Humana uses “the power of the value-based care reimbursement model to support physician practices in keeping their patients with Medicare Advantage (MA) in their homes and out of the hospital,” according to Dr. Roy Beveridge, Humana’s Chief Medical Officer.

Dr. Beveridge recently wrote an article for Home Health Care News, citing the importance of coordinated care and services like Kindred at Home and Humana at Home.

Imagine a member named “Carol,” he wrote, “a 72-year-old widow who lives alone.”

“The last time Carol was discharged from the hospital, she had no clear follow-up plan. Days passed before her home-care company helped arrange for her to see a doctor, which left her unsure if she was taking the right medicine or if symptoms that arose were expected or warranted a return to the hospital. There was no hand-off. Her care team didn’t receive important data — like her medical history, list of medications, or personal circumstances that could hinder her health.

“Humana and Kindred are a powerful duo and have the ability to transform home health care,” he wrote. “Together, through post-acute visits, care coordination, clinical services, technology, and data and analytics, we’re able to extend the physician and their practice so Carol and others are able to stay where they want to be — at home.

“It’s the difference between Carol feeling alone on an island and feeling secure in her home. It’s the difference between Carol feeling anxious in her ability to care for herself and feeling supported by a care team that can get her close to her physician whenever she needs it.”

Read the article here.

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Health care leaders need “to acquire new skills, talents, and capabilities as we lead new and expanded teams of people in the treatment of patients,” according to two Humana leaders writing for Managed Healthcare Executive.

Dr. Roy Beveridge, Humana’s Chief Medical Officer, and Dr. Meredith Williams, Lead Medical Director, wrote about effective leadership styles in a value-based reimbursement model, where success is measured in better health outcomes for chronically ill patients.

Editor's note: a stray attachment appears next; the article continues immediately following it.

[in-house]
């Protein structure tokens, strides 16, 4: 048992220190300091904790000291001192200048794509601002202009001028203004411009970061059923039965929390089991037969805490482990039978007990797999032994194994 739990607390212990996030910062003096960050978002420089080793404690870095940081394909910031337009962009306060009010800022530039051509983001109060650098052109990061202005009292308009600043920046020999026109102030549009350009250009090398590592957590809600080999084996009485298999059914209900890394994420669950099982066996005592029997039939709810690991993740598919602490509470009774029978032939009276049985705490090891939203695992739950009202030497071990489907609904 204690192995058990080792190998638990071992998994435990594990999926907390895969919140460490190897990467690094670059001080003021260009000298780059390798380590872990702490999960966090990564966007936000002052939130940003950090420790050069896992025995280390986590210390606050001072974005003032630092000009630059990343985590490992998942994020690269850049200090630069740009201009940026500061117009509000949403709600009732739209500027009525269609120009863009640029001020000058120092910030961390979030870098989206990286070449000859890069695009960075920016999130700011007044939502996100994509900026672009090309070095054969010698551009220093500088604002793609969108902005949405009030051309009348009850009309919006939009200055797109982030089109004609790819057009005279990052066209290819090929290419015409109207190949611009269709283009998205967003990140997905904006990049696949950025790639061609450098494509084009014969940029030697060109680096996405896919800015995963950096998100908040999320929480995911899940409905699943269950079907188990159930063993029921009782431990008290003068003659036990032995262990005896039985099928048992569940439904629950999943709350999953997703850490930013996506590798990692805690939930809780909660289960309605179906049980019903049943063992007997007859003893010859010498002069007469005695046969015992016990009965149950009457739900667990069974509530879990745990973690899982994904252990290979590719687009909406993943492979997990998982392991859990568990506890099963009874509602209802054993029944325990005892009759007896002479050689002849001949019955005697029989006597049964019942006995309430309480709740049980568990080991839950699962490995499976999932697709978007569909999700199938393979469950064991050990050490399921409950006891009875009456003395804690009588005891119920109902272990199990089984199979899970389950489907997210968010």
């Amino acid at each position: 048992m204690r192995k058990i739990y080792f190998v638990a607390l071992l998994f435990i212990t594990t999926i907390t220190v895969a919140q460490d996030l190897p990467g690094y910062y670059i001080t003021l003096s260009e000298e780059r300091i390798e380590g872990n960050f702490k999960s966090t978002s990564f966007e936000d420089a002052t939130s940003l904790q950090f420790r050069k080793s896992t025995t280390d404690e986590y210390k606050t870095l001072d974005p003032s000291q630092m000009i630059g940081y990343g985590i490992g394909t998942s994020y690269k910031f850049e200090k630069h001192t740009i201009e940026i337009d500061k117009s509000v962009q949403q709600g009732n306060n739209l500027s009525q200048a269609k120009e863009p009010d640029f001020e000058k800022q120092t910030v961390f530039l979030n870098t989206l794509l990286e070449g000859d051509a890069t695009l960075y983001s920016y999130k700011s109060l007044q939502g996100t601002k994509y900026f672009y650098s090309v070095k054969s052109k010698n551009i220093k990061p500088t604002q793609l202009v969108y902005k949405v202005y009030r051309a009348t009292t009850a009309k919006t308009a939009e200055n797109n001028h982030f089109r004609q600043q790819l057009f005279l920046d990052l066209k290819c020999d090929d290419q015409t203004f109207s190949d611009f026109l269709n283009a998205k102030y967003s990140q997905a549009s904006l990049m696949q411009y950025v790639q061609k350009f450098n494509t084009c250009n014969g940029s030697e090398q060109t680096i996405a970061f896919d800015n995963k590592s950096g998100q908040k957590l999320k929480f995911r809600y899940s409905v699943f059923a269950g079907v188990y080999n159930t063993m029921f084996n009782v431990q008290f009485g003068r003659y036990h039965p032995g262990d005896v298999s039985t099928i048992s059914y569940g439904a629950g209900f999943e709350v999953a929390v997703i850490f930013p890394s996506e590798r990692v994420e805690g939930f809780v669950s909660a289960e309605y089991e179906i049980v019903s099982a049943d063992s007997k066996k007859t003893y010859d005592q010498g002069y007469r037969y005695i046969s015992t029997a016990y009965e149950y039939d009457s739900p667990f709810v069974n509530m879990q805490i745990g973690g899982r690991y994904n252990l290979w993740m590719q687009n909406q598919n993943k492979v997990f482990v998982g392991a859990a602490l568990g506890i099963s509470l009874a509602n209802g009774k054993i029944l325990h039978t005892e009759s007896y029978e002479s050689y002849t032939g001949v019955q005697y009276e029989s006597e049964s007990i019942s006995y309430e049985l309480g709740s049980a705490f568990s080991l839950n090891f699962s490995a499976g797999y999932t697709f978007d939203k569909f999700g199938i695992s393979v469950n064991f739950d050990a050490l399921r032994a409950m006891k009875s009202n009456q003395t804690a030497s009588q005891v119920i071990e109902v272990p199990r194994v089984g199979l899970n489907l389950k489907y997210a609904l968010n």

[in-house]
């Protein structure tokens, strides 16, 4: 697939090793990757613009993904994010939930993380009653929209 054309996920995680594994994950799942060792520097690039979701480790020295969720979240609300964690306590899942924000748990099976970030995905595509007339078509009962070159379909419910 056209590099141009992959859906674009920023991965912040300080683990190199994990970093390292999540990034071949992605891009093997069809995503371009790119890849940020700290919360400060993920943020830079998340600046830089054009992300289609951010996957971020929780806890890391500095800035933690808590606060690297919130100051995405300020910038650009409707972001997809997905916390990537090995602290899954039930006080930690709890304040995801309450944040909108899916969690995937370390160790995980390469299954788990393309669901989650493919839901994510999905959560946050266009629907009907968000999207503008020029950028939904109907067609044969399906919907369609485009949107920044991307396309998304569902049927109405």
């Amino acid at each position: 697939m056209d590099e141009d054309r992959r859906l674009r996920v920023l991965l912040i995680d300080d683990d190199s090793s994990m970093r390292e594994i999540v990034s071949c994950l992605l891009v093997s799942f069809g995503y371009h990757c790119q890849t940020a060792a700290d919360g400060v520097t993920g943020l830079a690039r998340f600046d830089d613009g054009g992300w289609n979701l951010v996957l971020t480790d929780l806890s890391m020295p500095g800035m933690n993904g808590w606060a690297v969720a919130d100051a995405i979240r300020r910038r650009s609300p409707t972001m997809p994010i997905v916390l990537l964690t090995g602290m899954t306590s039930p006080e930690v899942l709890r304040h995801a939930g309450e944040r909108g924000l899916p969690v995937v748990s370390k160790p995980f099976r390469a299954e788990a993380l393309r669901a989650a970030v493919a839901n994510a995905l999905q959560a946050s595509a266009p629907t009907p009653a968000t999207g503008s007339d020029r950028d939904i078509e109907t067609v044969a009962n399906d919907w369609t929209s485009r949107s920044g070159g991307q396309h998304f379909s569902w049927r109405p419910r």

Physician leaders must encourage collaboration, increase transparency, practice humility, be curious and mindful of others’ expertise, and provide inspiration and motivation.

“Over the past decades, we’ve expanded whom we work with, but we haven’t fundamentally changed how the team functions to best support the care of the chronically ill,” they wrote. “For people to work together differently, we need a different style of leadership. Research from the NHS Institute for Innovation and Improvement shows that clinicians want to be led by clinicians. If physicians want to lead in the value-based world, we need to get a team working together to achieve something that’s superior to what we would have achieved on our own.”

Read the full article here.

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“In the event of a loss of cabin pressure, be sure to put your oxygen mask on first before assisting others.”

You’ve heard some variation of these words if you’ve flown on a plane. It basically means you need to take care of yourself first before you can help anyone, or you’ll be of no help to anyone.

Yet it’s a concept that, unfortunately, is a challenge for providers and caregivers in health care. Many are working longer hours and have greater workloads. The increasing demands of increasing chronic conditions, the aging population and demands on daily lifestyle are making it harder for us to take care of ourselves.

When employees find that they are faced with new responsibilities of providing care to a family member or friend, things just get tougher. And with 10,000 baby boomers every day turning 65 and inching toward retirement, the American workforce is going to have its lack of time challenged even more by caregiving.

A second job

According to the Family Caregiver Alliance, “34.2 million Americans have provided unpaid care to an adult age 50 or older in the last 12 months. And this recent article — “America Is Running Out of Family Caregivers, Just When It Needs Them Most” – details the challenges of the people who need care:

•   “Their (Americans reaching retirement) median incomes, including Social Security and retirement fund receipts, haven’t risen in years. They have high average debt, some incurred from taking care of their own aging parents. And if they’re counting on family to care for them, too, they may well find their families too small and far-flung to meet the task.”

Similarly, there is another group that is critical in addressing caregiving: the physicians and clinicians who deliver clinical aspects of care.

And are they putting their own oxygen masks on first?

Physicians and clinicians need more help

According to a recent study of nurses, “nearly all respondents (92 percent) had moderate, high or very high levels of work-related stress” and “69 percent of respondents reported no regular exercise.” On the physician front, it’s even more alarming. One study found that 90 percent of physicians were not willing to recommend their profession in health care.

The frustration and struggles voiced by physicians and clinicians could not come at a tougher time. Given the large number of people entering retirement, we simply won’t have enough physicians and clinicians to meet the needs of the exploding boomer population, within current care models. Even with promising technology and new care settings like in the home, covering the expected shortages of clinical talent will be a real stretch.